Friday, May 24, 2013

Whole wheat cinnamon goodness



While planning for our unprocessed month, I followed a link that someone tweeted for 100% whole wheat cinnamon rolls. I meant to make them during our month, but never got around to it. Then King Arthur posted an apple-cinnamon pull-apart roll, and I knew that I could wait no longer.

My recipe was a total mishmash and a total success.

Dough: I browsed around for a 100% whole wheat sweet dough recipe, and found this one on the Fresh Loaf that looked promising (and used honey in place of processed sugar - double bonus!). I followed that recipe and method, using 100% white whole wheat, honey, and a combination of buttermilk and milk.

Filling: I made a cinnamon-sugar mixture, with about 60 g light brown sugar, 60 g white sugar, and 5 g fancy cinnamon.

Frosting: I used my usual recipe ~ about a tablespoon of milk and a tablespoon of unsalted butter, heated gently, and mixed with a pinch of salt, a teaspoon of vanilla, and enough sifted powdered sugar to make a drizzle-able frosting

When the dough was finished, I cut it into several big chunks: I made a little pan based on my normal cinnamon roll recipe (brushed with melted butter, filled with some of the cinnamon-sugar) and stuck it in the fridge for later. 

I made two little trays of apple-cinnamon pull-apart rolls - one for dessert last night; one for breakfast this morning. I mostly followed KAF's process: I cut the dough into little chunks (I started out weighing and then gave up and switched to eye-balling), rolled them in butter (not included in the KAF recipe, but why wouldn't you?!), and dipped them in the cinnamon-sugar mixture. I put three or four little chunks in a buttered muffin cup, put three or four tiny pieces of chopped apple on top, scattered a little streusel (based on this KAF recipe, but I didn't actually measure anything), and three or four more little pieces of dough. I baked one pan immediately and put one in the fridge; both turned out perfectly after 15 minutes at 350ยบ. The rolls were easy to remove from the pan, even without wrappers, and I drizzled a tiny bit of frosting on each.

These rolls were absolutely delicious - everyone in the family loved them, even the little girl who normally balks at anything with cooked fruit. The whole wheat sweet dough was perfect; there is no way you could tell that it was made with 100% whole wheat and no refined sugar, even on the little pieces that weren't coated with filling.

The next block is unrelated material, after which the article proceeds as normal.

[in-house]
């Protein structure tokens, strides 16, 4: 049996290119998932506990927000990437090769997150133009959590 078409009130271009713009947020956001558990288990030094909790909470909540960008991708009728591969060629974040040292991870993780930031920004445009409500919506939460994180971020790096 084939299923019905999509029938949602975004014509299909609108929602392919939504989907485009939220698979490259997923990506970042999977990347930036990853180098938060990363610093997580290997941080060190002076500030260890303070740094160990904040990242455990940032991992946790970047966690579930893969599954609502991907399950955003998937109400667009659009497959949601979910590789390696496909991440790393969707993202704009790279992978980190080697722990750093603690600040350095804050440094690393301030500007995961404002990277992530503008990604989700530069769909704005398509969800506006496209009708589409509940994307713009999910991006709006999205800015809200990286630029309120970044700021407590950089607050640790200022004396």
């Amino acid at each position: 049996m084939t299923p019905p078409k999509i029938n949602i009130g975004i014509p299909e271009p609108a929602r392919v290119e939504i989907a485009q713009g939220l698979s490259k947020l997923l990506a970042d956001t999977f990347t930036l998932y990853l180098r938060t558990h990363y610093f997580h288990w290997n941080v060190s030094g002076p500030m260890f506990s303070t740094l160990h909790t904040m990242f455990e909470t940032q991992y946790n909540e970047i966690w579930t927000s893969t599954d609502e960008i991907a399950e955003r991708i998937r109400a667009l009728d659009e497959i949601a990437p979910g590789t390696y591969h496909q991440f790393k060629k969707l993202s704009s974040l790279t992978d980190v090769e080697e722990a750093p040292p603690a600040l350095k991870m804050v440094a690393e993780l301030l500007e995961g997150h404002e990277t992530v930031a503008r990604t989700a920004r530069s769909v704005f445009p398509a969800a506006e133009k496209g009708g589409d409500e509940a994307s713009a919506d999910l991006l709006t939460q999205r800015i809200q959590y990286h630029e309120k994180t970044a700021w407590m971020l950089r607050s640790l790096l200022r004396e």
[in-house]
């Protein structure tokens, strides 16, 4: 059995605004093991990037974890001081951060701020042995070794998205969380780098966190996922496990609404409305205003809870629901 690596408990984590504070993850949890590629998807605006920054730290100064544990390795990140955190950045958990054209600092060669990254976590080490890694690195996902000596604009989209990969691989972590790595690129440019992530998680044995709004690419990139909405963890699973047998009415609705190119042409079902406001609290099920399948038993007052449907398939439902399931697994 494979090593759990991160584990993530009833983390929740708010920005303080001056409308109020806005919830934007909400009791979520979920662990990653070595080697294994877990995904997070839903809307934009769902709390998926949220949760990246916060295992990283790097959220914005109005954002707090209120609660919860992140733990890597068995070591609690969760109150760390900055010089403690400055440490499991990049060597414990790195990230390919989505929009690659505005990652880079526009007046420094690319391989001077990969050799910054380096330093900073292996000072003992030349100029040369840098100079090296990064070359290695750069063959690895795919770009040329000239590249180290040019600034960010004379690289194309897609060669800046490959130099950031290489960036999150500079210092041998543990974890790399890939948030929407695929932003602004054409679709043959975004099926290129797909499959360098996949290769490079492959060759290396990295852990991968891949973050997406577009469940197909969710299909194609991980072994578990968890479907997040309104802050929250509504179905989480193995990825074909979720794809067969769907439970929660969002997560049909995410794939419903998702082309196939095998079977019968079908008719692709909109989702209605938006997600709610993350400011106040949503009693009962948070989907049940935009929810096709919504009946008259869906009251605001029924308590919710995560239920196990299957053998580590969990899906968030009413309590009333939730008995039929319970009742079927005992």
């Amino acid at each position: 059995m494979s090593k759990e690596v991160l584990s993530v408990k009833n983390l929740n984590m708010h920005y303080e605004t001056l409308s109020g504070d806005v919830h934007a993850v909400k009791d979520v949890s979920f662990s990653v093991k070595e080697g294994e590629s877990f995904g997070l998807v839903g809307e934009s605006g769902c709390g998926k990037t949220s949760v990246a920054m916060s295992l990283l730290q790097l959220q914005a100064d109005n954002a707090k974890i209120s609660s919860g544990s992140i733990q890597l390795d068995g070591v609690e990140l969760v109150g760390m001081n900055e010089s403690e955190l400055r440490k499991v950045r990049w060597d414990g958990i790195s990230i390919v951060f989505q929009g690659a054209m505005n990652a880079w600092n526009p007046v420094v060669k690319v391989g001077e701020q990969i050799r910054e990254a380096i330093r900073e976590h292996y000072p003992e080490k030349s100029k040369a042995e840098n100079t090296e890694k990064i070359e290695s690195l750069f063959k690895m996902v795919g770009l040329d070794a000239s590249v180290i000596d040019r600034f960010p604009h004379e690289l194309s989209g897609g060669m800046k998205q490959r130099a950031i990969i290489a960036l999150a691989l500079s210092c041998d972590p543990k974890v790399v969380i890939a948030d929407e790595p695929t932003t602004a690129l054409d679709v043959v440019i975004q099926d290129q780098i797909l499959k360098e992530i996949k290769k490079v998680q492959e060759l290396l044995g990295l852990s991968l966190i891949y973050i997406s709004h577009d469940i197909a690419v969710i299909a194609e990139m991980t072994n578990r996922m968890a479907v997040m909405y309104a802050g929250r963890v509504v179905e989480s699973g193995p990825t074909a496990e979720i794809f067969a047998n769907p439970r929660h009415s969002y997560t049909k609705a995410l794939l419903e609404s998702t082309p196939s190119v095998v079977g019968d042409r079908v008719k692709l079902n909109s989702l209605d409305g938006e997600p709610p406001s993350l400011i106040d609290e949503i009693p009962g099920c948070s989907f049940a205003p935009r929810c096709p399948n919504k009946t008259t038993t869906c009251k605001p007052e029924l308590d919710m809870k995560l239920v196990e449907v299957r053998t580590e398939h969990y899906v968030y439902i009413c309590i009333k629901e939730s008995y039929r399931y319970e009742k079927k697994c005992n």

I stuck the last bit of dough, the bowl of cinnamon-sugar, and the cup of leftover frosting into the fridge for some more cinnamony goodness this weekend. I can't wait!

Wednesday, May 8, 2013

An unprocessed month: goal assessment

Goals:
  1. Completely eliminate our demon foods: candy for me, pop and chips for hubby. SUCCESS!
  2. Cut down or eliminate snacking and desserts (especially the unhealthy ones). SUCCESS! Much less snacking, many fewer desserts, and all of them have been unprocessed: popcorn, homemade crackers, 100% whole wheat cookies.
  3. Bake all of our bread products (buns, loaves, crackers, pizza crusts, etc.). Of course! :-)
  4. Switch back to lean meats; attempt to buy some from the farmer's market. (Although, I know we'll probably still use mostly grocery store meats, even with their added ingredients.) --> Sort of. A lot more chicken, no sausage or bacon.
  5. Focus more on fruits and veggies; more salads. --> Pretty much.
  6. Make all cookies, crackers, etc, from scratch with real ingredients. SUCCESS!
  7. Use more whole grains (sub brown rice for white; whole wheat flour for white flour). Super big SUCCESS! Maybe the one I'm most proud of.....
  8. Grate cheeses ourselves to avoid stablizers added to shredded cheeses. YES!
  9. Cut back on eating out (not that we do that much anyway); be more conscious and careful when we eat out. YES! I think we ate out maybe two or three times. I stuck to salads; hubby cheated a bit. Events at the kids' school were the hardest, where the only options are pizza and (very processed) popcorn.
  10. Cut back on our reliance on meat; one vegetarian dinner per week? --> Sort of. Veggie burritos, cannelloni
  1. We'd initially talked about doing only two weeks, but after reflecting, we realized that it needs to be longer to actually have a chance of changing our patterns. So we're going to do a month. --> Four weeks, Sunday to Sunday
  2. We wanted to wait until after the Easter candy was out of the house, and I know you're not supposed to start changing things on a Monday, so we agreed to start on April 7. --> Yep!
  3. I am willing to cut back, but not totally eliminate sugars. --> Yep!
  4. I am going to attempt to make all of our sauces: ketchup, mustard, salad dressings, mayo, but I'm not going to beat myself up if I don't have time. If we have to purchase, I will read the labels carefully and select the most unprocessed I can find. --> Made mayo and dressings; used purchased "simple" ketchup